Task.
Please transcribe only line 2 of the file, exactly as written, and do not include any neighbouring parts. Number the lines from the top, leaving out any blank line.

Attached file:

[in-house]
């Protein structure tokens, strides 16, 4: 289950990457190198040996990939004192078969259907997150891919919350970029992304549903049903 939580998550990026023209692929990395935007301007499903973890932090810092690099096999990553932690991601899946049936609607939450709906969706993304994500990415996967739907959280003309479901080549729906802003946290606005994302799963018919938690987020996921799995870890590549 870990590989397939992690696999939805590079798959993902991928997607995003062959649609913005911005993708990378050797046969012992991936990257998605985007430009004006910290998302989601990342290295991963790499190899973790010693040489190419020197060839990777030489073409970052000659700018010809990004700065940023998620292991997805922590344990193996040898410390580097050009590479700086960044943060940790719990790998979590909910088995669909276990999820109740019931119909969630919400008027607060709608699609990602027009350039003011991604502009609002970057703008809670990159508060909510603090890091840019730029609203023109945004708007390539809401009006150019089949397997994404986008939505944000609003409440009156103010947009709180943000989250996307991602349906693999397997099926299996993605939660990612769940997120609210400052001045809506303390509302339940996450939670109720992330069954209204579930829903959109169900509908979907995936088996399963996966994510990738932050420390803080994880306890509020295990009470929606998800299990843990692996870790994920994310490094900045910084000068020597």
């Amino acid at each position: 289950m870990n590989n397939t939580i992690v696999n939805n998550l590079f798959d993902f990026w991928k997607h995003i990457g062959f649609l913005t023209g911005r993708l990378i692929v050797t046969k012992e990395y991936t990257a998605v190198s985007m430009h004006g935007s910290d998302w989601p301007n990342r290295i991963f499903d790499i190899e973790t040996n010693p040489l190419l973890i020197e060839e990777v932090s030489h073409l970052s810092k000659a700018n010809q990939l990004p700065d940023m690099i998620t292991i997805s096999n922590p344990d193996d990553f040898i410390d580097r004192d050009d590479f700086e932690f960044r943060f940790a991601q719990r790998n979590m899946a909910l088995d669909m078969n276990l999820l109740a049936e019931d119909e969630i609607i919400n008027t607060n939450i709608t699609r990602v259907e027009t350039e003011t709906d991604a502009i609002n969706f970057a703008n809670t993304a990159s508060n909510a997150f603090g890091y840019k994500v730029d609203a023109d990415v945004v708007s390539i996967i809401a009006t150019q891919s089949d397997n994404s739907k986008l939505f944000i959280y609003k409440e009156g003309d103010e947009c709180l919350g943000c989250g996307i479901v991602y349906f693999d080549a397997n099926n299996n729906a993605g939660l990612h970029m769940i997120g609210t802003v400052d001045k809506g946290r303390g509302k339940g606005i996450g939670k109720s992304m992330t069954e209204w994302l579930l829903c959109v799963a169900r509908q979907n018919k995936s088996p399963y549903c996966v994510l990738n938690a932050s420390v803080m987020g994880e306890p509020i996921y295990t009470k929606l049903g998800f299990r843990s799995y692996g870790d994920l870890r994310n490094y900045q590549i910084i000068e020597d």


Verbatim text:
């Protein structure tokens, strides 16, 4: 289950990457190198040996990939004192078969259907997150891919919350970029992304549903049903 939580998550990026023209692929990395935007301007499903973890932090810092690099096999990553932690991601899946049936609607939450709906969706993304994500990415996967739907959280003309479901080549729906802003946290606005994302799963018919938690987020996921799995870890590549 870990590989397939992690696999939805590079798959993902991928997607995003062959649609913005911005993708990378050797046969012992991936990257998605985007430009004006910290998302989601990342290295991963790499190899973790010693040489190419020197060839990777030489073409970052000659700018010809990004700065940023998620292991997805922590344990193996040898410390580097050009590479700086960044943060940790719990790998979590909910088995669909276990999820109740019931119909969630919400008027607060709608699609990602027009350039003011991604502009609002970057703008809670990159508060909510603090890091840019730029609203023109945004708007390539809401009006150019089949397997994404986008939505944000609003409440009156103010947009709180943000989250996307991602349906693999397997099926299996993605939660990612769940997120609210400052001045809506303390509302339940996450939670109720992330069954209204579930829903959109169900509908979907995936088996399963996966994510990738932050420390803080994880306890509020295990009470929606998800299990843990692996870790994920994310490094900045910084000068020597």